A New, Clear Prevention Goal
The goal of youth prevention is to help teens make One Choice: not to use any alcohol, nicotine, marijuana or other drugs for reasons of health. This goal is realistic and achievable. About 27% of high school seniors have never used any substance in their lives. This number has grown dramatically over the past four decades. IBH encourages the often opposing sides in the drug policy field to unite in their message for youth substance use prevention by embracing One Choice.
The use of any alcohol, cigarettes or marijuana is highly correlated with the use of the other two. Alcohol, nicotine and marijuana are the three gateway drugs for youth.
A study of data from the 2015 National Survey on Drug Use and Health showed that compared to their peers who did not use marijuana in the past month, youth aged 12-17 who used marijuana in the past month were dramatically more likely to also report past month alcohol, cigarettes and other illicit drug use. Youth who reported no marijuana were less likely to report use of alcohol, cigarettes and other illicit drugs. View data graphs.
Use of any one gateway drug was associated with use of the other two and with use of other illicit drugs. Prevention should focus on approaches that reduce use of all substances simultaneously. Read the Commentary from the Institute for Behavior and Health, Reducing Future Rates of Adult Addiction Must Begin with Youth Prevention.
Abstaining from Drug Use
Over the past four decades the number of teens choosing not to use any drugs has increased dramatically. More and more teens understand that using alcohol, nicotine, marijuana and other drugs is unhealthy and unsafe. These teens are less likely to use other drugs and are likely to reach higher levels of academic achievement. More teens can make the choice to abstain from all drug use if they know that the best option for health is to not use any drugs.
Check out our Abstainer Spotlight to hear direct from teens about why they have made this healthy choice.
Parents make a difference. Adolescents who believe that their parents will respond negatively to their drug use are less likely to use alcohol, nicotine, marijuana and other drugs. While other factors, like peers who use drugs, can influence a teen’s decisions, parent expectations of drug use and enforcement of drug-free rules significantly reduce teen drug use. Teens with authoritative parents that clearly express and enforce the no drug use rule are less likely to have friends that use drugs and are more confidently able to refuse alcohol and other drugs. Talk to your children about drugs, making sure that they know that no drug use is acceptable.
The National Institute on Drug Abuse (NIDA) suggests the following strategies for helping your kids avoid drugs:
- Communication: Communicating calmly and clearly about issues in the teen’s life helps parents and teens develop healthy relationships and promotes positive behavior.
- Encouragement: It is important for parents to encourage and celebrate good behaviors and accomplishments. This gives teens the confidence to try new things, develop new friendships, and tackle difficult tasks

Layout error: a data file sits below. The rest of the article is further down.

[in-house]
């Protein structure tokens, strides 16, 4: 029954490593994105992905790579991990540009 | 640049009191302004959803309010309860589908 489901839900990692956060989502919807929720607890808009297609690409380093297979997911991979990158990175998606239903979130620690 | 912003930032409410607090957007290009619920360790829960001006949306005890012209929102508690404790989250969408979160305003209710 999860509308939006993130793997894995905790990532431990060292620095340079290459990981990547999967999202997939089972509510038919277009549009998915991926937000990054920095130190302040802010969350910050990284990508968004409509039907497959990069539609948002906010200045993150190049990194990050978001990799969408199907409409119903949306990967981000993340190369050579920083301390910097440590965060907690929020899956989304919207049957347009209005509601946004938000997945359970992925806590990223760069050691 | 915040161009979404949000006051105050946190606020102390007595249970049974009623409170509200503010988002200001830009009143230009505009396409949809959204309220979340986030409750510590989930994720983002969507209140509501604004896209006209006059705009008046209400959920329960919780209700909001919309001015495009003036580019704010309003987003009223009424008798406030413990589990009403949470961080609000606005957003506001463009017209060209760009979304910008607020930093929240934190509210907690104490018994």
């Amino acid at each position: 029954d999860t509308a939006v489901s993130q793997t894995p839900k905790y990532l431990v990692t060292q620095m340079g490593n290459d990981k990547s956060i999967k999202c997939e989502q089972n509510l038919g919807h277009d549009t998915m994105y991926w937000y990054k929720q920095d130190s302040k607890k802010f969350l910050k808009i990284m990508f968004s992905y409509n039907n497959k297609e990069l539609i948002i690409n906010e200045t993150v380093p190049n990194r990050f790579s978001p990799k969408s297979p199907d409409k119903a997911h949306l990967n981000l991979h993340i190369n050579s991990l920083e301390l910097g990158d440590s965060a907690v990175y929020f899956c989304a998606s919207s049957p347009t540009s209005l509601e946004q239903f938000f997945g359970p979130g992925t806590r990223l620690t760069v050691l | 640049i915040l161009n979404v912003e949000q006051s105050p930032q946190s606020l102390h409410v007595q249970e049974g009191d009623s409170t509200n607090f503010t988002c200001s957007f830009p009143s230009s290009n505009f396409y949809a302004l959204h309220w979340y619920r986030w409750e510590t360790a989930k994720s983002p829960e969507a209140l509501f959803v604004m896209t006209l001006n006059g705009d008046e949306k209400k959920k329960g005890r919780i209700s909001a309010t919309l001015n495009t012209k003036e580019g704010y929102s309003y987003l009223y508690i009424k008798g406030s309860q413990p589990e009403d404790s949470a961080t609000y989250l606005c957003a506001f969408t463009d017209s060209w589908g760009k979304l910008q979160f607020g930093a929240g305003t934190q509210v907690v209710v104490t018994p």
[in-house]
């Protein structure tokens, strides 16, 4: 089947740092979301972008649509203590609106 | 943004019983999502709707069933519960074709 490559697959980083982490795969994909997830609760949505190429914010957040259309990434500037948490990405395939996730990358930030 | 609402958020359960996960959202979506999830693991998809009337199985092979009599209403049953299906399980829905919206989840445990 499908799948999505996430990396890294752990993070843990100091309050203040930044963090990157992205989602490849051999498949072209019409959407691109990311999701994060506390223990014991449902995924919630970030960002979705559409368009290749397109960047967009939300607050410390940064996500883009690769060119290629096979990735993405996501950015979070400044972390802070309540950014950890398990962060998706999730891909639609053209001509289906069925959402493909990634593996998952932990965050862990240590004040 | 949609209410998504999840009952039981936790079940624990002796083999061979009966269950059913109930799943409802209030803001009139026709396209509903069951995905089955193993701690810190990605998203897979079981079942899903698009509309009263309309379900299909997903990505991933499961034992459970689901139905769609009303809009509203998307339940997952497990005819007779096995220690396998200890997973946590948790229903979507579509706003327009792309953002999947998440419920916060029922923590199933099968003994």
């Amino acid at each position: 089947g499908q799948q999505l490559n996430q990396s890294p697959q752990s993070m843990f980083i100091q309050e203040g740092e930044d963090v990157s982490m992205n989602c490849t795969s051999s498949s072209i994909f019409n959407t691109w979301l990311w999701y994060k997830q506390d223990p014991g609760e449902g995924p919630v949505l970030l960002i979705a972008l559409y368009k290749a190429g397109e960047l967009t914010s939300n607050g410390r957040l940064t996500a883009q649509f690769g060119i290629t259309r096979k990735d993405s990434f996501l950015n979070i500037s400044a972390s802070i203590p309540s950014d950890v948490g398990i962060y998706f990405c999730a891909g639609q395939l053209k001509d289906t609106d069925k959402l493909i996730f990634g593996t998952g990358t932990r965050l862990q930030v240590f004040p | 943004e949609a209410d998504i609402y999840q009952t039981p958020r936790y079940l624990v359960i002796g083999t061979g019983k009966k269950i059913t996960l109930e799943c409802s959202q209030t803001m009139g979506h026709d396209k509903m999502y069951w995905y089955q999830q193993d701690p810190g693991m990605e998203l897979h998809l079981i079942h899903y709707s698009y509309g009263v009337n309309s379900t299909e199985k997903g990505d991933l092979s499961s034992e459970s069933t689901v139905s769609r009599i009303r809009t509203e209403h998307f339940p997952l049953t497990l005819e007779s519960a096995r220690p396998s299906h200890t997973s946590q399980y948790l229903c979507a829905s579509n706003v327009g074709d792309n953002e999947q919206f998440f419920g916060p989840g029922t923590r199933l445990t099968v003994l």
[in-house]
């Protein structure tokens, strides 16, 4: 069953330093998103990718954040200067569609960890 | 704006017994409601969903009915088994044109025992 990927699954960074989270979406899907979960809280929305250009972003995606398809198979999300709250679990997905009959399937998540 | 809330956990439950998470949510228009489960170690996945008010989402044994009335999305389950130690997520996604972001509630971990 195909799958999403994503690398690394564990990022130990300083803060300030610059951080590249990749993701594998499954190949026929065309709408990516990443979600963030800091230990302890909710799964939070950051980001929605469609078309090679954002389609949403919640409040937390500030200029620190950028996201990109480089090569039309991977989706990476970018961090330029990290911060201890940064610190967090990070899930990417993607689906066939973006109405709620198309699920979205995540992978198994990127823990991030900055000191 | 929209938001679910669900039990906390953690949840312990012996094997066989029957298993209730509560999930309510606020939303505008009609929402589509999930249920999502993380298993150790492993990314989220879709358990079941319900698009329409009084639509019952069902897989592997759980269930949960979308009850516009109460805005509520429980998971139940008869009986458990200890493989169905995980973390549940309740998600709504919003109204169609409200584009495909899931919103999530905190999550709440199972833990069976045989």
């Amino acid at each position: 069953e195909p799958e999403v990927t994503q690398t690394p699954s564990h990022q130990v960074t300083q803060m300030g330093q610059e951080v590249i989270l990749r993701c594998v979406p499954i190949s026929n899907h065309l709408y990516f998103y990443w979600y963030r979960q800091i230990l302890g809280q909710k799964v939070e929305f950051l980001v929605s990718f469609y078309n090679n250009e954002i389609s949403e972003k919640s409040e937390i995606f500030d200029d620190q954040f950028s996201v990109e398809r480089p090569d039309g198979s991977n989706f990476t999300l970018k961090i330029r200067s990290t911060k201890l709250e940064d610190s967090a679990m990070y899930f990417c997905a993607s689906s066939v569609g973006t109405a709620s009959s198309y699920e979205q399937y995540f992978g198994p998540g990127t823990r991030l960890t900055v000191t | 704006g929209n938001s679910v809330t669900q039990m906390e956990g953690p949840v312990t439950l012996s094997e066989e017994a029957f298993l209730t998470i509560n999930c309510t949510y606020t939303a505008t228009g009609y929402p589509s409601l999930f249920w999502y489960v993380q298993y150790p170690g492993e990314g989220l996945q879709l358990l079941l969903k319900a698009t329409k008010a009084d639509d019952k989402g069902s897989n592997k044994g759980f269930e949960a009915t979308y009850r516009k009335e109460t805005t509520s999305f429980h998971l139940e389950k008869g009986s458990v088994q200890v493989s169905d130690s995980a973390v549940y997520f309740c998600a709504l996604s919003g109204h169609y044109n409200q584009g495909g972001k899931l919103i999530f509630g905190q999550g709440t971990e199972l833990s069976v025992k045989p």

- Negotiation: Learning to cooperate with your teen and work together to solve issues helps teens learn healthy ways of dealing with adversity and difficult situations
- Setting limits: Parents teach their teens self-control and responsibility by setting and enforcing household rules such as no drug or alcohol use.
- Supervision: Parents who monitor their teen’s behaviors are more able to identify and address problems that arise in the child’s life including pressure to use drugs and current use.
Check out For the Young and Curious Brains that Wonder ‘Why Say NO to Drugs?' written for Mentor USA by Aparna Shah, PhD, Postdoctoral Researcher at Johns Hopkins University.
CADCA - Community Anti-Drug Coalitions of America is a membership organization that provides technical assistance and training and public policy advocacy for community coalitions working to make their communities safe, healthy and drug-free.
Cannabis Skunk Sense (CanSS) - CanSS is a UK-based charity that raises awareness of the continuing and growing threat to children, teenagers, and their families posed by cannabis use.
Community of Concern - A Maryland-based group committed to helping keep youth drug- and alcohol-free.
Family Resource Center - This site from the Treatment Research Institute (TRI) is a database of scientifically supported resources for families. It includes information about prevention, treatment, and recovery.
Get Smart About Drugs - This site from the Drug Enforcement Administration (DEA) is a resource for parents. Learn the facts about drugs and how to identify and prevent drug use.
Just Think Twice - This site is specifically for teens that shatters myths about drugs and drug abuse and includes advice and stories from teens to teens about drugs.
Mentor Foundation USA - A non-profit organization that uses evidence-based intervention approaches to prevent and reduce youth substance use and promote health and well-being.
National Center on Addiction and Substance Abuse - A national non-profit research and policy organization focused on improving the understanding, prevention and treatment of substance use and addiction.
Partnership for Drug-Free Kids - The Partnership helps families struggling with substance use, providing information, support and guidance to get the help their loved one needs and deserves.
Partnership for Drug-Free Canada - The Partnership is working to create a movement to inspire and support parents to prevent drug use.
Teen-Safe.org - The Center for Adolescent Substance Abuse Research (CeASAR) at Children’s Hospital Boston provides a 15-minute course for parents that explains the effects of alcohol and drugs on the developing teen brain and gives science-based strategies for protecting adolescents from substance use.